Right. And so I made 20 bucks after spending a hundred or something. It was really frustrating because there is a sense of, I so desperately want this to work and I’m working so hard. Why isn’t it working? And you kind of get into these mindsets of, oh, well, this just doesn’t work. Or I’m always doing something wrong or I’m a failure, whatever mindset you get into.

So what I would do is I would just learn how to peg down when I was getting in my own way with mindsets. And then I would say, well, let’s look at the data. So I had a hundred people come and one converted and they converted on this landing page and they converted at this amount. So I would just back everything away from emotion.

Look at data, make decisions based on the. And then I would just say, okay, like, this is just an opportunity to do something better. And so we would pivot to a different landing page, or we would say, well, this ad fail that’s okay. But this one didn’t really fail. So let’s build off the one that didn’t fail.

And so, you know, I think the difficult days of the beginning when everything feels so desperate and stark and bleak, because you’re investing money and you’re not getting it back right away, I think are, were best for me, Concord with managing my mindset. Using data decisions and then like leaning on other people that were kind of in it, like, Hey, are you seeing this?

What did you see here? And being able to talk to other people that are doing it.

[00:13:27] Joe Solari: Sure. Can you help folks that might be watching this understand like how different it is and in the context of that data that you’re talking about? Like for somebody that’s used to just seeing. They sure they have that same dashboard and Facebook that you have, but they don’t have the backend that you have in Shopify.

Or they’re used to just looking at, you know, AMS ads or BookBub and like how fundamentally different that is when your direct selling and what you’ve learned.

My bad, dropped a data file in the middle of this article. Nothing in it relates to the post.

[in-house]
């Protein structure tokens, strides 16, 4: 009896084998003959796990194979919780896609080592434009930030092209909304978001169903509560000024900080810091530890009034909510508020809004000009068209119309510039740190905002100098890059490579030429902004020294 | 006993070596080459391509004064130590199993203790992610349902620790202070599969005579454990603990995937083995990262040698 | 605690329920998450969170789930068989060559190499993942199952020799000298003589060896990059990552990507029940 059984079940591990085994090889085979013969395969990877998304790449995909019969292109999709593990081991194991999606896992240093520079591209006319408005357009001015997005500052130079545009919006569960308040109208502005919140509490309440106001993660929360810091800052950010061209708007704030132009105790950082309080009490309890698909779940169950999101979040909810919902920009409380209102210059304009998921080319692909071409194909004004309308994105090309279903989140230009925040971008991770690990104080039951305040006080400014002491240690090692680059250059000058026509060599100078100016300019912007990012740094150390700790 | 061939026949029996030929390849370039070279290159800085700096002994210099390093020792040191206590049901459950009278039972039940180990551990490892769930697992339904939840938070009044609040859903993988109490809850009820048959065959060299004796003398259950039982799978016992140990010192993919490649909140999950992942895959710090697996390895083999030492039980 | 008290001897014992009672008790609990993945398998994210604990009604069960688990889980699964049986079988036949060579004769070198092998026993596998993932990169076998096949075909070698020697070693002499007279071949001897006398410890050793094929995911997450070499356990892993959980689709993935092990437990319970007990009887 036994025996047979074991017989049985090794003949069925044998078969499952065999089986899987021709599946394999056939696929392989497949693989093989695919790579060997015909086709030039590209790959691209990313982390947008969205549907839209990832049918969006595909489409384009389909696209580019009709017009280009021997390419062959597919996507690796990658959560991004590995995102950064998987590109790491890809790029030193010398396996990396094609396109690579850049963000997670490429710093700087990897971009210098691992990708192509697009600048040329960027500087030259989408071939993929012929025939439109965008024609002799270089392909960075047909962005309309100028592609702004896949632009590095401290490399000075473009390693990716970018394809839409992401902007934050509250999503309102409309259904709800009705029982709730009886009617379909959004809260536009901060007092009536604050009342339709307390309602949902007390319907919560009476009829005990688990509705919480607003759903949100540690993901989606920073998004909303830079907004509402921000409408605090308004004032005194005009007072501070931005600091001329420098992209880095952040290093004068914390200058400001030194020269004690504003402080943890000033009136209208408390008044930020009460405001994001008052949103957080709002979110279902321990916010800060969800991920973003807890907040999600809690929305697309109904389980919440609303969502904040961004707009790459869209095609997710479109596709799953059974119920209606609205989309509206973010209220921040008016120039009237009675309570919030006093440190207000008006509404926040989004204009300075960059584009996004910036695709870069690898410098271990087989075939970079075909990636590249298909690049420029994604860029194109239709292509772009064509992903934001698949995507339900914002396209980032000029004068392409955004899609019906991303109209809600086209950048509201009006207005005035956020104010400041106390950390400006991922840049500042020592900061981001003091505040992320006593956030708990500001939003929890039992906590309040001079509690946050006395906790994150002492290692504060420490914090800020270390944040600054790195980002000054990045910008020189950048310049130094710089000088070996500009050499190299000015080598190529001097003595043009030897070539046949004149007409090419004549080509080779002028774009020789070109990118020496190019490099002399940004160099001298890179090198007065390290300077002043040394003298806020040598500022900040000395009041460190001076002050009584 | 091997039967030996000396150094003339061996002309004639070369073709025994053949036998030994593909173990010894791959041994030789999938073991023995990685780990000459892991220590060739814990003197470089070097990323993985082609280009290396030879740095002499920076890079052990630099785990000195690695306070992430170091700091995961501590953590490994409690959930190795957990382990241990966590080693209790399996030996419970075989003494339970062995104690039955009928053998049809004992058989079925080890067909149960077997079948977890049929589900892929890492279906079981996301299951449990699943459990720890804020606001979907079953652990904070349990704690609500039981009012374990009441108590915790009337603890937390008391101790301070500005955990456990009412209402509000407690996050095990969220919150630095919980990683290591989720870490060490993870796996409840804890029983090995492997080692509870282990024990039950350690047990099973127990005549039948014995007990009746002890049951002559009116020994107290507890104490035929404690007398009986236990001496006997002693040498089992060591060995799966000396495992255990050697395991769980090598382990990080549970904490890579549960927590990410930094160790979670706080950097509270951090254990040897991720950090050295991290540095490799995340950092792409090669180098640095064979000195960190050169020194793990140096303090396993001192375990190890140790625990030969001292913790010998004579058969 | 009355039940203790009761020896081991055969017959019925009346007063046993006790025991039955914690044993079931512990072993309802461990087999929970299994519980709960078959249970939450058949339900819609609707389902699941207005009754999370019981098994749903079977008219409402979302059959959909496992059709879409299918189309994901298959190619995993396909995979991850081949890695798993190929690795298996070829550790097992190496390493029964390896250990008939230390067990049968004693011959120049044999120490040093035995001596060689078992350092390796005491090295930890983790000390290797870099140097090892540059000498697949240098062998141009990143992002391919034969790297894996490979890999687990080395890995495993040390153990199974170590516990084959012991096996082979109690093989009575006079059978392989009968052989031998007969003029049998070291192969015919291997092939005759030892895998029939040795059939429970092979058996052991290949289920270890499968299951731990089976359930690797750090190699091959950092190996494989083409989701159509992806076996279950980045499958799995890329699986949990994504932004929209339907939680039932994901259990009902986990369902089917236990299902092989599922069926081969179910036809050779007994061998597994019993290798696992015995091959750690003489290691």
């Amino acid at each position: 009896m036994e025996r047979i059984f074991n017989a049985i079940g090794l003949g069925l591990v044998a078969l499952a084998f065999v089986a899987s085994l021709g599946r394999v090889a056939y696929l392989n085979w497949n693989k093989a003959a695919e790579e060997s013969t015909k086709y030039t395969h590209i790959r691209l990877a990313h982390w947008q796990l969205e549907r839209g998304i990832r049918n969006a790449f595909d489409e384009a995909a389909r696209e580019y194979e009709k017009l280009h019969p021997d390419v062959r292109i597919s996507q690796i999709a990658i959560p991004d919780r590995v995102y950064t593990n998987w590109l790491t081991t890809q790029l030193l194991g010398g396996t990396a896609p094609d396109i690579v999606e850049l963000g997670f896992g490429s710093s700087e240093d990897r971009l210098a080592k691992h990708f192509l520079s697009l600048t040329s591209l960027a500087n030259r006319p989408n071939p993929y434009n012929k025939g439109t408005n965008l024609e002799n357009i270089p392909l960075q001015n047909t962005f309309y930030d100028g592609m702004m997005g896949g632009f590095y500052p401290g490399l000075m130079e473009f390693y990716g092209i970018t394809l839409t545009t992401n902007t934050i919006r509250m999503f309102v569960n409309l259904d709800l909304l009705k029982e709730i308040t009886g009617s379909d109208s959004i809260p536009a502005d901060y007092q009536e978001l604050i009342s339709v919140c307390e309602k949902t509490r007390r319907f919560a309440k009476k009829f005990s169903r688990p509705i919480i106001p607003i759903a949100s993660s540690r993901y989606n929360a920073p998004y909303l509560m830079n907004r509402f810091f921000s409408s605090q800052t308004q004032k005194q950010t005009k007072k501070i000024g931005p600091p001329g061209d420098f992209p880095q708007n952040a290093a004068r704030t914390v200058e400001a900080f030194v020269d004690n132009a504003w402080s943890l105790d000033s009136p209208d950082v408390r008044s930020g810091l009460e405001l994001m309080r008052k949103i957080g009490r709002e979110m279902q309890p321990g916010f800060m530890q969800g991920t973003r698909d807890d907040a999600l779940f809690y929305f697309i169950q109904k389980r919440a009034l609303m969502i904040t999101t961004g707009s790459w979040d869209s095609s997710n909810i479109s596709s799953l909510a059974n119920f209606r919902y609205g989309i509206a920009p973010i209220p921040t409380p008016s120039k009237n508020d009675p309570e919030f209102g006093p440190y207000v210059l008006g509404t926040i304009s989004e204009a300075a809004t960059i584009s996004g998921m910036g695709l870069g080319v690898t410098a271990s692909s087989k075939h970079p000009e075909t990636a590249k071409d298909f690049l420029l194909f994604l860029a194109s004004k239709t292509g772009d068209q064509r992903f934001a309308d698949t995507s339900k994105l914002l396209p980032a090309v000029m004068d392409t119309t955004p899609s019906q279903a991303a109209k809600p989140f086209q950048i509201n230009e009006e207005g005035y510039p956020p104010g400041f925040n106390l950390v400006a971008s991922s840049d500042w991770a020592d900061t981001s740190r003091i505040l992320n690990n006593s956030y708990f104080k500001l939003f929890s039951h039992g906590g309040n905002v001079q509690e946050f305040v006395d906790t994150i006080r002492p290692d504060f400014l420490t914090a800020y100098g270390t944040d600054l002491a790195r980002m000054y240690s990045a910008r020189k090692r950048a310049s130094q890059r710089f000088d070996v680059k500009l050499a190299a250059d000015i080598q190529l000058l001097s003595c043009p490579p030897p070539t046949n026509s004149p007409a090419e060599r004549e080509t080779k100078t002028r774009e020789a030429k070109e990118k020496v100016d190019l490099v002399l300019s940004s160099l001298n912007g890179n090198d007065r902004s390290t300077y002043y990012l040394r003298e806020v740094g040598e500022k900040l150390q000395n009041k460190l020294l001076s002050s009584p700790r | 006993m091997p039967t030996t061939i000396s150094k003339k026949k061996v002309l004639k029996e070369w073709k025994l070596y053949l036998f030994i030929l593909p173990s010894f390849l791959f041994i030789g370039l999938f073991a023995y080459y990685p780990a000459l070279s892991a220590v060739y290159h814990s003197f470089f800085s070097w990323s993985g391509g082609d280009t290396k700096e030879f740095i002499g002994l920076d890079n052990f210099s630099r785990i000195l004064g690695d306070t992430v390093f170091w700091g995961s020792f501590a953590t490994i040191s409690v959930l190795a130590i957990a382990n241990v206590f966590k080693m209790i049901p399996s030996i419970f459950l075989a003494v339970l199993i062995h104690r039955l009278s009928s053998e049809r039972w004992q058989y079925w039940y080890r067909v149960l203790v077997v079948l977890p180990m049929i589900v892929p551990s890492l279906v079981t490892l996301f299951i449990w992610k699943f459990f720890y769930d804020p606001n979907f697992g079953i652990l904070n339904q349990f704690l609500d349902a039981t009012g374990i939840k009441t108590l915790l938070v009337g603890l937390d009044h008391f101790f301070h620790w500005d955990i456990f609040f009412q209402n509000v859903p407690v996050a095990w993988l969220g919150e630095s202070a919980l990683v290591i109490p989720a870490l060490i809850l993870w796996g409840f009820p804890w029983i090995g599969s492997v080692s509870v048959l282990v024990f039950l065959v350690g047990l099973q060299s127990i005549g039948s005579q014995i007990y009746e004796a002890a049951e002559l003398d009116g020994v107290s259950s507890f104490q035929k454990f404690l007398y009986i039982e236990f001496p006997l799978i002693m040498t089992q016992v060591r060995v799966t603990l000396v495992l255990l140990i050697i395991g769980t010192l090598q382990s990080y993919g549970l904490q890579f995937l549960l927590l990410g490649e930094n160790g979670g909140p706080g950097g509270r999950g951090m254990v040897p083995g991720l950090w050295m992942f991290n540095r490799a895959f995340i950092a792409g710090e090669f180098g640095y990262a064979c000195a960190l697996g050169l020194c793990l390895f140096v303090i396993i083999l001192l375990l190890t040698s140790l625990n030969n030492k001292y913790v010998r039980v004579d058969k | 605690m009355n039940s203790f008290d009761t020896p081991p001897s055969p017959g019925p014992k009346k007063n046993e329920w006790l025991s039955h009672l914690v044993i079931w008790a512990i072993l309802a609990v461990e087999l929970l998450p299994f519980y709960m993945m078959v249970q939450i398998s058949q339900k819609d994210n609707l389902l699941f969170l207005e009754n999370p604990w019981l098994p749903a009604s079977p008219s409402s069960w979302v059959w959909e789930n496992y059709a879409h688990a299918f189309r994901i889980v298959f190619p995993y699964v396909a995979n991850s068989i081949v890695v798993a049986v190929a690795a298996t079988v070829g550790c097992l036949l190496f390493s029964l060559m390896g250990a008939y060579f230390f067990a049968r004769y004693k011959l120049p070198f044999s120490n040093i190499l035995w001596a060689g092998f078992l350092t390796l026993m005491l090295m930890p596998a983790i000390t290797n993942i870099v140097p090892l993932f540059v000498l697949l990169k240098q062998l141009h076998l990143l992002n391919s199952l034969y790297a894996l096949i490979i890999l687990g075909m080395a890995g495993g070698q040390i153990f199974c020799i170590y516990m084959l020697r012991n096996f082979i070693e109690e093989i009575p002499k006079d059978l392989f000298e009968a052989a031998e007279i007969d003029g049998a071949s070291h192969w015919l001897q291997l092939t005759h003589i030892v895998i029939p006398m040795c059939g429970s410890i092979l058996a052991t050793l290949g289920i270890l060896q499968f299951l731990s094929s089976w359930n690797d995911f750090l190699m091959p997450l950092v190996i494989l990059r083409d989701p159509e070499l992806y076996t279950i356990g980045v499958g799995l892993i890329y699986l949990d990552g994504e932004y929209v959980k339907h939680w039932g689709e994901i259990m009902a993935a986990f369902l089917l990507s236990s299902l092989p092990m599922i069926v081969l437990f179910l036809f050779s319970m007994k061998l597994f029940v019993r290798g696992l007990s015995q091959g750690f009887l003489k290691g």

[00:14:05] Katie Cross: So, let me just give an overview of my funnel so I can kind of walk them through what data points I take, where and how direct sales makes that, that different.

So what I, what I do is I run Facebook ads to a landing page. That’s usually tested between I have at any given moment, two to five landing pages that we’re testing, whether we’re testing, price points or images or words, or way things are raised on the landing page, you go to a landing page where they can subscribe to get my first book free.

When they subscribe, they’re taken to a thank you page. And it’s a sales page that basically offers the rest of the series. It’s a five book series for like, versus what they would have on the retailer. So I think it’s priced 29 90, but we sell it for anywhere from 15, 20 years. So that, that it’s, that like sale the sale that comes from like subscribing.

They want to get that deal. That’s really what ends up feeding. The Facebook ads. And that helps me. Okay. This ad is successful because Facebook punting people to be better actually buying this. If they don’t buy that spine, they go into an email sequence where I give them like a second chance at the offer.

And then I just have some like, sort of like a welcome sequence. I’m like training them that I have a direct sales platform. So one of the emails they get a few days after they get my first book free in my first book. I give him some time to start it. And then I basically say, look, I don’t work with Amazon more because they, their company too.

And they want to keep the power and that doesn’t make sense for authors. So I basically teach them like, Hey, I sell from my website so that you can get a discount and you can get the books for better price. And then I have a weekly newsletter. I have Facebook groups, I have nurture campaigns. I have all that stuff.

So in a direct sales model, When I actually get the data, instead of like sending traffic ads from Facebook onto Amazon, you’re basically paying people to go buy other stuff. I run ads through Amazon affiliate links before, and you look at what people are buying and they’re buying.

I made like 75 cents on someone buying like three boxes of depends one day. So, you know, I’ve seen that, but you’re basically, you don’t know what happens once you send them to Amazon. So there’s this total dearth of data that you don’t know how to make decisions. But with direct sales, I can, I can know.